In our next article, we’ll dive a bit more deeply into the technical aspects of macro photography on Utila, as well as offer some tips and tricks from Ryon on how to get started. Stay tuned!

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Holland Park By Townline in the heart of Surrey

Holland Park By Townline is a 25-storey residential high-rise tower offering 248 well-finished city homes, consisting of condominium suites and three-level townhomes. Located in the heart of Surrey’s emerging City Centre and overlooking Holland Park. This high-rise tower boasts close proximity to the King George SkyTrain Station, SFU’s Surrey Campus, and the Central City Shopping Centre.

Opening 2018

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Bordeaux Living – Brentwood

After the sucessful launch of Milano, Solerra is bringing Bordeaux to the Brentwood area. Further expanding what is becoming the hottest real estate market in Great Vancouver.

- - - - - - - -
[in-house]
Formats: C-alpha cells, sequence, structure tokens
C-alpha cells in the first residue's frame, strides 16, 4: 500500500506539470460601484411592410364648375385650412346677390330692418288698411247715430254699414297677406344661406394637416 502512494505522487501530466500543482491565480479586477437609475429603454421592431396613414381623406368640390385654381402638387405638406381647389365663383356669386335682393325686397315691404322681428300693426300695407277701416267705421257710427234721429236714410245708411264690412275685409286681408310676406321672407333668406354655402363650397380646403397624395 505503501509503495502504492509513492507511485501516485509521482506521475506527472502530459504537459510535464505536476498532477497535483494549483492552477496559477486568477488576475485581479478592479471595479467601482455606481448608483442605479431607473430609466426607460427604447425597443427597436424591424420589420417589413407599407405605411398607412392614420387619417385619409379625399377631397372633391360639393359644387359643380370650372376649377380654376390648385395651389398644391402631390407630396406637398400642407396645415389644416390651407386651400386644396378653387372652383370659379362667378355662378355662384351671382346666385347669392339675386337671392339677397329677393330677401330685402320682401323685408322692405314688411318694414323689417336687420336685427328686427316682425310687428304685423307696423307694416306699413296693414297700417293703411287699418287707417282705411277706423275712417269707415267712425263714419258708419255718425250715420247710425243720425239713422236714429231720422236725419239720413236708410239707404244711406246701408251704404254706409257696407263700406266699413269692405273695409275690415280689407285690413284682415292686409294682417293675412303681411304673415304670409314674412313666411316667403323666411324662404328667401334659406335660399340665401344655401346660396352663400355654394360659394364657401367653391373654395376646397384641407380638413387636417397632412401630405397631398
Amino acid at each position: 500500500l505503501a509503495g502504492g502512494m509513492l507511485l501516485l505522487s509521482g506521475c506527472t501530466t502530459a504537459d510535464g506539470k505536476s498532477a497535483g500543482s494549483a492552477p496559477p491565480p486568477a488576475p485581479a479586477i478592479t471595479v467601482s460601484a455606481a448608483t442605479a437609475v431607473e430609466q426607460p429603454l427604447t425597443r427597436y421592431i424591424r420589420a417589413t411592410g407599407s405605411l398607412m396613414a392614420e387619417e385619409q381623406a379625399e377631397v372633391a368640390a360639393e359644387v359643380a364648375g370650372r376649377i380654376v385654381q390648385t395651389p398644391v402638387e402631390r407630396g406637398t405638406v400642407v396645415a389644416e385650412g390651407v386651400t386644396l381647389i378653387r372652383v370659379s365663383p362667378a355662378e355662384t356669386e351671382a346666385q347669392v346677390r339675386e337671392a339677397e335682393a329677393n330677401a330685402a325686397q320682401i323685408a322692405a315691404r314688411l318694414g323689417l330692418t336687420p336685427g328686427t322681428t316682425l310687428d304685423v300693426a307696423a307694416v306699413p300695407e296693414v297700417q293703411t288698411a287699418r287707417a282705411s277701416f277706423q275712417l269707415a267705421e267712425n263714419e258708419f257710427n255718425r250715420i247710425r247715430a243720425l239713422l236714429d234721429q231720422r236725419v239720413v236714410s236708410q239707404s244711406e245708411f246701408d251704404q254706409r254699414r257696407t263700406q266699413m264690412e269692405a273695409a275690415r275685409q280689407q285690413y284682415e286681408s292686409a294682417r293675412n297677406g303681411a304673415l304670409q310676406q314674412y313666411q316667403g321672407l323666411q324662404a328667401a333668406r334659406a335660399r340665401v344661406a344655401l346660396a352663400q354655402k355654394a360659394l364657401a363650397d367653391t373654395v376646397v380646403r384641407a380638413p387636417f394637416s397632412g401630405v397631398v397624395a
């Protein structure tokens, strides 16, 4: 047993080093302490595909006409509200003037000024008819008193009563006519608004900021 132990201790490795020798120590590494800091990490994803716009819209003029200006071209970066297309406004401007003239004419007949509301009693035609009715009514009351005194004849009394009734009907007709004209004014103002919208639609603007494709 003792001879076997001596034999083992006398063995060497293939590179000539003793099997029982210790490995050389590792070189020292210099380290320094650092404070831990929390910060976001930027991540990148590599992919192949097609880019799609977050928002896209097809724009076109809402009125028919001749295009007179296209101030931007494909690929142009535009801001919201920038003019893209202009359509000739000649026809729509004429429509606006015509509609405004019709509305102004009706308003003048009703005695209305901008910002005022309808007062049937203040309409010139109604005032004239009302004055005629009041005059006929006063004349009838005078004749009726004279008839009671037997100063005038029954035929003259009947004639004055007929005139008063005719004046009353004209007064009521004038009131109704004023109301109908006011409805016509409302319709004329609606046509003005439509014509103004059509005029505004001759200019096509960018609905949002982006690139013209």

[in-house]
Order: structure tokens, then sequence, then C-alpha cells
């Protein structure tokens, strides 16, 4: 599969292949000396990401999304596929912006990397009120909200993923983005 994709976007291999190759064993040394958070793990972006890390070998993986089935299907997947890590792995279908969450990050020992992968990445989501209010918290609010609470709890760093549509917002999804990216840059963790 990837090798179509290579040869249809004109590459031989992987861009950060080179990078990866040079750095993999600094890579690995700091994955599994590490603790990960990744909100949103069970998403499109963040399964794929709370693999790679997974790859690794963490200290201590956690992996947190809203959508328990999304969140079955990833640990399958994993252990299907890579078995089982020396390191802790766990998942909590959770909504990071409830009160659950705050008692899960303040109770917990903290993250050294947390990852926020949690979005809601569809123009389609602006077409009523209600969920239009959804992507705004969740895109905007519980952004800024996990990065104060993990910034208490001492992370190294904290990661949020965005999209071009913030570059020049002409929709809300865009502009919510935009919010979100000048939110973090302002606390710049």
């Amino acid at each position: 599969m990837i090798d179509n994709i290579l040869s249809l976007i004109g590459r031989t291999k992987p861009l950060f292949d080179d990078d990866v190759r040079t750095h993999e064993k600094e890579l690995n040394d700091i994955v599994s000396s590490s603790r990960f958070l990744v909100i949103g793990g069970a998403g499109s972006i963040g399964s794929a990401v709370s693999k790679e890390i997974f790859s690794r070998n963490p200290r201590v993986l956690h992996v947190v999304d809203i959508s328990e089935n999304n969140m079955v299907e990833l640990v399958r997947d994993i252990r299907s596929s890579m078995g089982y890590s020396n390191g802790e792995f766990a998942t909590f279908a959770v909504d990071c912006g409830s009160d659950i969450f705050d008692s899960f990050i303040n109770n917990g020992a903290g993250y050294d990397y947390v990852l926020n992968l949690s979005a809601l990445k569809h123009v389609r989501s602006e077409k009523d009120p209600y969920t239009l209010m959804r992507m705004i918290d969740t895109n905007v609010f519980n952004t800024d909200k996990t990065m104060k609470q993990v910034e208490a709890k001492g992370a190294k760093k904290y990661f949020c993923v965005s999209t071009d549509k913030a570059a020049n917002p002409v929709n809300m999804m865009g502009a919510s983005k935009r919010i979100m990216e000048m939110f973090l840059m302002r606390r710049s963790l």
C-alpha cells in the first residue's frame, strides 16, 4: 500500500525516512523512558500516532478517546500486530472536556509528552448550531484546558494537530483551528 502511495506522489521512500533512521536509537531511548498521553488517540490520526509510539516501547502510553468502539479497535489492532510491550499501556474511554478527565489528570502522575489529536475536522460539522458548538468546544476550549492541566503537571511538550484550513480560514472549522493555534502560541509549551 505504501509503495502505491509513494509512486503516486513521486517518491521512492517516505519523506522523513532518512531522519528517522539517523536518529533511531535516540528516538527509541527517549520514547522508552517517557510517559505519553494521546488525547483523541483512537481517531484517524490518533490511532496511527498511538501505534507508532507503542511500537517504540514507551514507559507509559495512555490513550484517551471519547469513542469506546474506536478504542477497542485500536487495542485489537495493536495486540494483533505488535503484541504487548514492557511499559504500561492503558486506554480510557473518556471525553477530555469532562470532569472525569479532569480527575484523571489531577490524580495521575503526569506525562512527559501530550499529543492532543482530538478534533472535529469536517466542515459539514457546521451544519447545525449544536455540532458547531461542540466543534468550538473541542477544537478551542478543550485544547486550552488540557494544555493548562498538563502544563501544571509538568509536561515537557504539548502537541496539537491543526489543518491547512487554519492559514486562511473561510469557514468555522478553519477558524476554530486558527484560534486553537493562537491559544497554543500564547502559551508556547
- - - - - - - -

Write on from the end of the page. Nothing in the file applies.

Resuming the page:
Bordeaux Living will be located on the corner of Juneau Street and Willingdon Avenue, 1 block south of Lougheed Highway.

Bordeaux will consist of 141 concrete apartment residences, including a limited collection of 3 bedroom townhouses.  Bordeaux will include luxurious Italian kitchens, premium appliances, air conditioning, oversized outdoor spaces and a plethora of building amenities.

To be kept up to date on Bordeaux, and many other like it in Brentwood, register with us to be kept in the loop









This is not an offering for sale. No such offering can be made without a disclosure statement. E.&O.E.

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Meridian by Townline in the centre of Burquitlam

Meridian by Townline in the centre of Burquitlam, an upcoming luxurious 32-storey residential high-rise tower compromised of 198 carefully crafted intelligently designed 1-, 2- and 3-bedroom homes, along with a limited collection of only a few exclusive two-level 3-bedroom townhomes. Conveniently located at Cottonwood Avenue and Clarke Road; in the centre of Burquitlam’s burgeoning community, adjacent to the Evergreen SkyTrain line and just steps from a plethora of urban amenities.

Opening 2018

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The Yonaguni Monument: Is it the Lost City of Atlantis?